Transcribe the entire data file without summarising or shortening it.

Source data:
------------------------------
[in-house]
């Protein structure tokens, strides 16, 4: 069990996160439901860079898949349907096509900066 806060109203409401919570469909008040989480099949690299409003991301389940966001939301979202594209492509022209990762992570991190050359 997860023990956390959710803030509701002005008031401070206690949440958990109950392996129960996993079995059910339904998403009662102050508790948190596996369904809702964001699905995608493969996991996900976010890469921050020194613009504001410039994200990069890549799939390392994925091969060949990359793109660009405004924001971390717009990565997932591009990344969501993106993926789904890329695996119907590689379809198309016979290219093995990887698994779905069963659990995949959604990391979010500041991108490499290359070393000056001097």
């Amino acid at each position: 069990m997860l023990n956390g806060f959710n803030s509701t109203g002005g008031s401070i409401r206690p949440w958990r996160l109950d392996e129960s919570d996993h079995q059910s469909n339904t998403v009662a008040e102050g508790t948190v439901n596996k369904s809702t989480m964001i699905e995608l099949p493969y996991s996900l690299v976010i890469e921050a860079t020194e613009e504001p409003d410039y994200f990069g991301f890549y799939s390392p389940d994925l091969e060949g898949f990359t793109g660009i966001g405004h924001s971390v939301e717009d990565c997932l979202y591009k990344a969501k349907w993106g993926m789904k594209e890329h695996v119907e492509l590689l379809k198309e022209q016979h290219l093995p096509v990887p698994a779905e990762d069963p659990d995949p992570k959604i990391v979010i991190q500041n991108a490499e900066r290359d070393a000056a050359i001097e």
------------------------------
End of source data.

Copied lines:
[in-house]
């Protein structure tokens, strides 16, 4: 069990996160439901860079898949349907096509900066 806060109203409401919570469909008040989480099949690299409003991301389940966001939301979202594209492509022209990762992570991190050359 997860023990956390959710803030509701002005008031401070206690949440958990109950392996129960996993079995059910339904998403009662102050508790948190596996369904809702964001699905995608493969996991996900976010890469921050020194613009504001410039994200990069890549799939390392994925091969060949990359793109660009405004924001971390717009990565997932591009990344969501993106993926789904890329695996119907590689379809198309016979290219093995990887698994779905069963659990995949959604990391979010500041991108490499290359070393000056001097």
């Amino acid at each position: 069990m997860l023990n956390g806060f959710n803030s509701t109203g002005g008031s401070i409401r206690p949440w958990r996160l109950d392996e129960s919570d996993h079995q059910s469909n339904t998403v009662a008040e102050g508790t948190v439901n596996k369904s809702t989480m964001i699905e995608l099949p493969y996991s996900l690299v976010i890469e921050a860079t020194e613009e504001p409003d410039y994200f990069g991301f890549y799939s390392p389940d994925l091969e060949g898949f990359t793109g660009i966001g405004h924001s971390v939301e717009d990565c997932l979202y591009k990344a969501k349907w993106g993926m789904k594209e890329h695996v119907e492509l590689l379809k198309e022209q016979h290219l093995p096509v990887p698994a779905e990762d069963p659990d995949p992570k959604i990391v979010i991190q500041n991108a490499e900066r290359d070393a000056a050359i001097e």